Mobile transfers

Operators and end users stand to gain from the rise of mobile transfers, according to Juniper Research.

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By  Juniper Research Published  September 19, 2008

Operators and end users stand to gain from the rise of mobile transfers, according to Juniper Research.

User demand for convenient and intelligent ways in which to make payments for goods and services using a mobile phone is creating exciting opportunities for those organisations that are part of the mobile payment ecosystem.

The ecosystem includes mobile operators, banks and credit card companies, retail merchants and transport operators, handset manufacturers (and their suppliers), and a range of new software and system vendors and service providers entrants eager to put their innovative mobile payment solutions into the hands of mobile phone users.

There is significant opportunity to create profitable services to handle even small money transfers and payments, and for mobile network operators to derive additional and much sought after ARPU from handling transactions.

The definition of a mobile payment is often open to interpretation and can differ from source to source. Juniper Research has a simple definition of a mobile payment a "payment for goods or services with a mobile device such as a phone, PDA (Personal Digital Assistant), or other such device."

As is the case with other, older, payment schemes like cash, the current mobile payment market does not have a single, definitive, payment method and there is substantial variation between what particular scheme is adopted from region to region.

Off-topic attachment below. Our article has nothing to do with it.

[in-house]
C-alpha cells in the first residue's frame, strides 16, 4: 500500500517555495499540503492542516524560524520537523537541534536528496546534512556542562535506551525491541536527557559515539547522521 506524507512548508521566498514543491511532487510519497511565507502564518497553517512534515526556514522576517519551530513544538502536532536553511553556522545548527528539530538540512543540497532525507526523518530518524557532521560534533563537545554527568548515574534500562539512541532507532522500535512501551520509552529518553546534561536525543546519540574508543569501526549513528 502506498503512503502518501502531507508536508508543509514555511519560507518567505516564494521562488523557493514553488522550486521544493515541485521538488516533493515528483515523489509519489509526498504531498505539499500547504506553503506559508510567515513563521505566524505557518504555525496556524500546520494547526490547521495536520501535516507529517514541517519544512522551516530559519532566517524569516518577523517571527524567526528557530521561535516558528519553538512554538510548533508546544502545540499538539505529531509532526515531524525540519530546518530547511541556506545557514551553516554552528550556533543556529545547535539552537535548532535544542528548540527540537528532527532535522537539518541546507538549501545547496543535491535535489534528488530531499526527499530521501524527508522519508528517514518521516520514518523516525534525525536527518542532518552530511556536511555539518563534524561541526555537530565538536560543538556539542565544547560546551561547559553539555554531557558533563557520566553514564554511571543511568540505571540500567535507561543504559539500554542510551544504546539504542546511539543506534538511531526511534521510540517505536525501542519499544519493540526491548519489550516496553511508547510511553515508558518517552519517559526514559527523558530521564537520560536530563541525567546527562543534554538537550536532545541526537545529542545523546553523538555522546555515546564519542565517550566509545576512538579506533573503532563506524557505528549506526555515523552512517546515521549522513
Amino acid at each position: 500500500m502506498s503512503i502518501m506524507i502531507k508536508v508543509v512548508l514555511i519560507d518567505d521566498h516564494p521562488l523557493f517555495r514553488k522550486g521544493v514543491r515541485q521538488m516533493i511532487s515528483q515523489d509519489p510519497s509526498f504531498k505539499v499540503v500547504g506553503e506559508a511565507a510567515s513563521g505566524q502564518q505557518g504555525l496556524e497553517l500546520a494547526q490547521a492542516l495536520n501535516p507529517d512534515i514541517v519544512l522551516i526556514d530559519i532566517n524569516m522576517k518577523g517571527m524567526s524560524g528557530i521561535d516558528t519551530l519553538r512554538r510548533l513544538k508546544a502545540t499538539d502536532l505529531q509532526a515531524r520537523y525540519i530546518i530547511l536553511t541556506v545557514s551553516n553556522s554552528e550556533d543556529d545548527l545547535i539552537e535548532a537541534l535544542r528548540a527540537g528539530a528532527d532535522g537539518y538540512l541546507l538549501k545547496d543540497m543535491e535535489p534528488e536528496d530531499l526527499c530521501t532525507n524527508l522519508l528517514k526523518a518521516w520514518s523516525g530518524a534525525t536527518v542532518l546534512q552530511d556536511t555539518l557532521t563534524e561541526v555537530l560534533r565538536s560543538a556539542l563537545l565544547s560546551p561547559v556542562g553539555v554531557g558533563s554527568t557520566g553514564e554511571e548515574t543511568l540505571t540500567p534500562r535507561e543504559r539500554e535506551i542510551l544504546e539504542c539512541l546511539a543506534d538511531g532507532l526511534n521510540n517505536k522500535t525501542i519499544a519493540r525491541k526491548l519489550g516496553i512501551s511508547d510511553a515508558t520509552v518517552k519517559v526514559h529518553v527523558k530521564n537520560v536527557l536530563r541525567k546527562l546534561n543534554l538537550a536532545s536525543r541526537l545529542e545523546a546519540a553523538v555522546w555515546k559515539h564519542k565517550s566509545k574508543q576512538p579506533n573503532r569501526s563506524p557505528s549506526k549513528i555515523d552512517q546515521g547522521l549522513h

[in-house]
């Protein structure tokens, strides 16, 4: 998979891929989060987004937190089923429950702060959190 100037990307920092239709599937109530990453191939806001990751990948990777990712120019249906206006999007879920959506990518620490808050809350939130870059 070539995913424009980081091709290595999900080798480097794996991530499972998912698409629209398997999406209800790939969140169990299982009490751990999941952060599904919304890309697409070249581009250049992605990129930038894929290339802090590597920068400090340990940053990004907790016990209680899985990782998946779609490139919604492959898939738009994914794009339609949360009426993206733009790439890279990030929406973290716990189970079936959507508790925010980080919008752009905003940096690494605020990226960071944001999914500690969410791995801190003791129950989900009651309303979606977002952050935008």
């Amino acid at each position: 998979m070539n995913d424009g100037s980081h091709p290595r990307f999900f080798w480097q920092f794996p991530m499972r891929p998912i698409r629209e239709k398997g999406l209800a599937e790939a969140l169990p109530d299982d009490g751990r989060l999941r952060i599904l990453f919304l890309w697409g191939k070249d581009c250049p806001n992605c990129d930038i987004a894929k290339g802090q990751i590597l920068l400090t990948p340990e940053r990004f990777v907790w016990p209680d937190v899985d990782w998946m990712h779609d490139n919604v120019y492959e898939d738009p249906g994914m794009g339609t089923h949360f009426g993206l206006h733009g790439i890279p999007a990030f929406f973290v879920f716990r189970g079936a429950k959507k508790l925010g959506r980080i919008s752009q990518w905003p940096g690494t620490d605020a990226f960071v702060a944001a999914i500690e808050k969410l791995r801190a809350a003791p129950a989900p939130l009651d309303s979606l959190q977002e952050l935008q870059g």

Mobile payment schemes vary from the remote methods, such as PRSMS (Premium Rate SMS) schemes for paying for digital content dominating in Europe, to the physical, whereby, in regions such as the Far East and China, users take their mobile phone to the physical storefront to pay for goods via contactless credit/debit card schemes.

There are many different and often competing categories of mobile payments currently available. Juniper Research has identified two distinct categories based on the location of the mobile user in relation to the merchant:

• Remote Mobile Payment: this is when the storefront, shopkeeper or retailer is remote to the mobile phone user, e.g. paying for digital goods or physical goods via a mobile web enabled retailer.

• POS (Point of Sale) Mobile Payment: this is when the storefront or retailer is physical and the user is located at or near to the storefront or retailer.

Typically in the future this type of payment will be via Near Field Communications (NFC) technology integrated into devices. Mobile payment applications and services are already available in most regions in a variety of formats, and where they are being adopted, either in trial or commercial mode, the user feedback has been very favourable.

Juniper Research further segments remote payments into the following sub-segments:

• Remote Digital: defined as remote purchases of digital goods and services via a mobile device, which is also the point of delivery. Examples include music (ringtones), tickets and games, with prices typically between a few cents and US$20.

• Remote Physical: defined as remote purchases of physical goods and services via a mobile device - examples could include almost any consumer items from clothing to electronics equipment to books and CDs. Essentially this is the mobile equivalent of regular online purchases of similar items from a desktop or laptop via a fixed internet connection.

• Remote Person-to-Person: this area is the focus of this study and is defined as a money transfer between two mobile phones, which can be redeemed for airtime, cash, or used to pay for bills or goods by the receiving party. Typically these services are provided using SMS, a downloaded application, account based or a phone browser.

PAYMENT SCHEMES: The big picture

The following table details the different types of mobile payment schemes in each segment. Whilst the classification is by no means definitive, it does provide a structure for organising and evaluating the numerous distinct types of mobile payment schemes in this fragmented market. It is important to note that service providers quite often straddle the categories shown here.

This market has generated a lot of interest from the mobile payment ecosystem recently. Person to person payments are when funds are transferred between mobile phone users and then the funds are redeemed for airtime, goods or cash at selected merchants.

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